Employers are now required to:
•Identify to the applicant or employee the record(s) or information on which they are relying and give the applicant or employee a reasonable opportunity to explain or correct that information before taking any tangible adverse employment action solely based on an applicant’s or employee’s criminal conviction record, the conduct relating to an arrest record, or pending criminal charge
•Hold open a position for a minimum of two business days after notifying an applicant or employee that they will be making an adverse employment decision solely based on their criminal conviction record, the conduct relating to an arrest record, or pending charge in order to provide an applicant or employee a reasonable opportunity to respond, correct or explain that information. After two business days, employers may, but are not required, to hold open a position until a pending charge is resolved or adjudicated or questions about an applicant’s criminal conviction history or conduct relating to an arrest are resolved.

For more information please click here
To read the Ordinance please click here

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Internet security firm Bitdefender’s Clueful web app is a great tool for finding out how apps use data and treat your privacy in a very easy to use format.  The app allows you to search for free iOS apps and lists the Top Free Apps, Top Offenders and Just Analyzed apps.  Clueful gets privacy details from the Bitdefender cloud and the database is constantly increasing with thousands of apps added every day.  Users have the ability to ‘Suggest an app’ for analysis through a link on the page and can rate apps and leave comments.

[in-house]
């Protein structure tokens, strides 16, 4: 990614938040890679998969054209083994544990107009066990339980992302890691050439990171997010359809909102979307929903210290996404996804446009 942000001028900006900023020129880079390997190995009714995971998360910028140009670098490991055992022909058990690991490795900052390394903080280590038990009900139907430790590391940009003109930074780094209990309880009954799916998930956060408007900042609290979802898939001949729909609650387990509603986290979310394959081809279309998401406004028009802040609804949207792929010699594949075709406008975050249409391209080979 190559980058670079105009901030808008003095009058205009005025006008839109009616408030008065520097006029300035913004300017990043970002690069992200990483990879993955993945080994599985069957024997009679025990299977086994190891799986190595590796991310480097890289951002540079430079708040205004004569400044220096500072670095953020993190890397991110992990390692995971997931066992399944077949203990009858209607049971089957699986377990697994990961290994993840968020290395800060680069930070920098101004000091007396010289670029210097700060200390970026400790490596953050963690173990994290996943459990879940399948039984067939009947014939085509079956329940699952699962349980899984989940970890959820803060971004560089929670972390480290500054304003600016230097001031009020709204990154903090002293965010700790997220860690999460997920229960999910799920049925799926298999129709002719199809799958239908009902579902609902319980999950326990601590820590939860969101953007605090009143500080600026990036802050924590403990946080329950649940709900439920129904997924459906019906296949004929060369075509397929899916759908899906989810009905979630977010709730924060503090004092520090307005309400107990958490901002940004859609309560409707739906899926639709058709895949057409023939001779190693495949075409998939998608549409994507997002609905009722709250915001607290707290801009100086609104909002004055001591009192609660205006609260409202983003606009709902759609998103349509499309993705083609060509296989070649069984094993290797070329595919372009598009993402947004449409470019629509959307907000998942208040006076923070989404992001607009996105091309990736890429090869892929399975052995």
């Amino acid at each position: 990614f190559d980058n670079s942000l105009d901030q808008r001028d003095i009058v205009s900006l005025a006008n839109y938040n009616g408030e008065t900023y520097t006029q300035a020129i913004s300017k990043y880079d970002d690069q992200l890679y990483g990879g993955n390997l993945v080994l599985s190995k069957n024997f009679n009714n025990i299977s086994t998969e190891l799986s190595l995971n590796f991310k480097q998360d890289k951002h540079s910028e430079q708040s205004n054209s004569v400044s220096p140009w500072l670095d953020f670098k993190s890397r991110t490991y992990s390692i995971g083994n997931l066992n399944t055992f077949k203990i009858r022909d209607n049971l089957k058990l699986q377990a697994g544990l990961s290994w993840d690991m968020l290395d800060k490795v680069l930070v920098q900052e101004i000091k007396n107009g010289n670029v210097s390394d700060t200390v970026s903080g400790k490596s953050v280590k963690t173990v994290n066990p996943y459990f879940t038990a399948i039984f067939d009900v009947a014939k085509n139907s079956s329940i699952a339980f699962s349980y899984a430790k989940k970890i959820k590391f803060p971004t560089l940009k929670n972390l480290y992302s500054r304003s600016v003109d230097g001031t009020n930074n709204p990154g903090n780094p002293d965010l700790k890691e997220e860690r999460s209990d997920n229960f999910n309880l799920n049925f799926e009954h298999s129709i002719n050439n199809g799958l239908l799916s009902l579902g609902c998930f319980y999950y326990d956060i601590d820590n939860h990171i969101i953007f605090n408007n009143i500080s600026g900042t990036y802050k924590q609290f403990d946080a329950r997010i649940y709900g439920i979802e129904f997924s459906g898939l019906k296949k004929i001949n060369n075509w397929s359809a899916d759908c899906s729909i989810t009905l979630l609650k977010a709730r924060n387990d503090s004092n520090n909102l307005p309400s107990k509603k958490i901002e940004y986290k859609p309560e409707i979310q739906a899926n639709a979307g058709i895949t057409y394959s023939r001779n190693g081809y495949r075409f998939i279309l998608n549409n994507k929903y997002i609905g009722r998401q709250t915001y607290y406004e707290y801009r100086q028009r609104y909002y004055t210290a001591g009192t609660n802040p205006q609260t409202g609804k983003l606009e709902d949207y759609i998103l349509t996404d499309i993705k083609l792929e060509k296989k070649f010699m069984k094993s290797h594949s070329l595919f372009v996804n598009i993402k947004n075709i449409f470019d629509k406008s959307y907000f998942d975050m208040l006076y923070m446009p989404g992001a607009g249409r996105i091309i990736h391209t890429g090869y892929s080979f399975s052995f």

Clueful’s clues lets you find out:
Which apps access or even upload your own address book contacts to their cloud
Which apps can learn your real identity
Which apps might be carelessly sending your passwords over the internet and putting your accounts at risk
Which apps use and upload your UDID (Unique Device ID) to analyze what you do
Which apps can read your personal or business calendars
Which apps gather analytics in order to monitor you
Which apps can track your location
Which apps display ads
Which apps drain your battery through their improper use of background services, such as GPS or audio services